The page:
Green walls formed of shelves of plants instead of glass/steel facades are a key feature of the Green Villa in the Dutch city of Sint-Michielsgestel.
The three-storey housing block will follow the mansard roof shape of the neighbouring building, but its entire frontage will be covered in giant rows of shelves covered in greenery.
A key aim is for plants and trees to help us to offset CO2 emissions, cool the urban environment, and promote biodiversity.
Green Villa’s grid of plants will double as a “three-dimensional arboretum” and “tree library”, with each plant labelled with a nameplate and accompanying information.
Stored rainwater will be used to water the plants via a sensor-controlled irrigation system built into their planters to keep them green all year round.
Potted plants, bushes and trees will sit upon shelves of varying sizes and depths. Species planned for the living facade include forsythia bushes and jasmine plants, as well as pine and birch trees. Further pots are to be installed on the roof.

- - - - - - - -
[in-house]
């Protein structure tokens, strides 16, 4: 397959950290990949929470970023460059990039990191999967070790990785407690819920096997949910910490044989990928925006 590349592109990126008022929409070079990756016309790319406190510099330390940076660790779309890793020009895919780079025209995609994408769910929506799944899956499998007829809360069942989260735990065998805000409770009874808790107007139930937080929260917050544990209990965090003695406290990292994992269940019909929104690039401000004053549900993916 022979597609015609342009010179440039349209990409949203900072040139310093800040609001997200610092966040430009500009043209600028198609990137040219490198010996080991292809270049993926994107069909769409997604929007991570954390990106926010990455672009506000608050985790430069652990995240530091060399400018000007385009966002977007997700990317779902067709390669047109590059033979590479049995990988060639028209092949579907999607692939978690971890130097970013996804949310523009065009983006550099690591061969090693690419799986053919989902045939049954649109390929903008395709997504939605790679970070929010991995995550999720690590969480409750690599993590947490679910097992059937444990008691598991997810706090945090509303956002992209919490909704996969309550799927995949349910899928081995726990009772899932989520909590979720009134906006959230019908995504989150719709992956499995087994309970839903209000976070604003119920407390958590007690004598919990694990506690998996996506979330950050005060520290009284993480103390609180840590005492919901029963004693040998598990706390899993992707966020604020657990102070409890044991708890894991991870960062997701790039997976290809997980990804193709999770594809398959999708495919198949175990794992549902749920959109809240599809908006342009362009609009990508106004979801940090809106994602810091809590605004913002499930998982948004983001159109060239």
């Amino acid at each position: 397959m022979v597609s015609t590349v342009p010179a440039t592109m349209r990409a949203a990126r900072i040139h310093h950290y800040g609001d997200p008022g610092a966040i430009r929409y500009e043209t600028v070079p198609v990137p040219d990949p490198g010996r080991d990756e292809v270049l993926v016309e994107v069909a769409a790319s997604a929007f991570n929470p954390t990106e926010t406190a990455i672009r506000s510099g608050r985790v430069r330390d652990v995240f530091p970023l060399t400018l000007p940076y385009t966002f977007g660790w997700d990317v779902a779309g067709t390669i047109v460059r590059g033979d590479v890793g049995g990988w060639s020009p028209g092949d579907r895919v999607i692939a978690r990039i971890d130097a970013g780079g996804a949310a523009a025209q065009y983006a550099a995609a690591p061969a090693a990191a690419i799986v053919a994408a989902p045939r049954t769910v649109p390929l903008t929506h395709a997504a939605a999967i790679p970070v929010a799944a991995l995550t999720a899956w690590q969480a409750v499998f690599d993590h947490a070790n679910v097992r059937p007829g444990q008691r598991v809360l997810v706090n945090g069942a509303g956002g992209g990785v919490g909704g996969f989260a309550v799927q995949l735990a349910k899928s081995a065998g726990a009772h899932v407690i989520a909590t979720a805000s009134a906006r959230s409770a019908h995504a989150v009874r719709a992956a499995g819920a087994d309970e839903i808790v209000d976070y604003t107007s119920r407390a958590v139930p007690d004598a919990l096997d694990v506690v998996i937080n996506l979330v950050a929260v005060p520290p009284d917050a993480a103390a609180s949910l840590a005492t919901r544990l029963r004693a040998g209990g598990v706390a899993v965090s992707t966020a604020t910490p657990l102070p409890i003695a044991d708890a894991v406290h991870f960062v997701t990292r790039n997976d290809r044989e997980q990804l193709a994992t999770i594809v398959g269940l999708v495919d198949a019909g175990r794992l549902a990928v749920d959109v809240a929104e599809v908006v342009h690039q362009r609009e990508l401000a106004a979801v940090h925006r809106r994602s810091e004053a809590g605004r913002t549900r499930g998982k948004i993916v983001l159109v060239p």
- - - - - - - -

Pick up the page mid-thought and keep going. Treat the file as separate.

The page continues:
“This design is a continuation of our research into facade-less buildings and radical greening,” said Winy Maas, founding partner of MVRDV.
“The idea from the 1990s of city parks as an oasis in the city is too limited. We need a radical ‘green dip’,” he added, referencing an upcoming book of the same title from think-tank The Why Factory.
The Green Dip reports on the project developed by The Why Factory, the University of Technology Sydney and Delft University of Technology examining how nature can be better integrated into the urban fabric of cities.
“We should also cover roofs and high-rise facades with greenery,” continued Maas, who leads The Why Factory.
MVRDV has also designed a skyscraper in Shenzhen, China, with rooftop gardens and outdoor parks at various levels.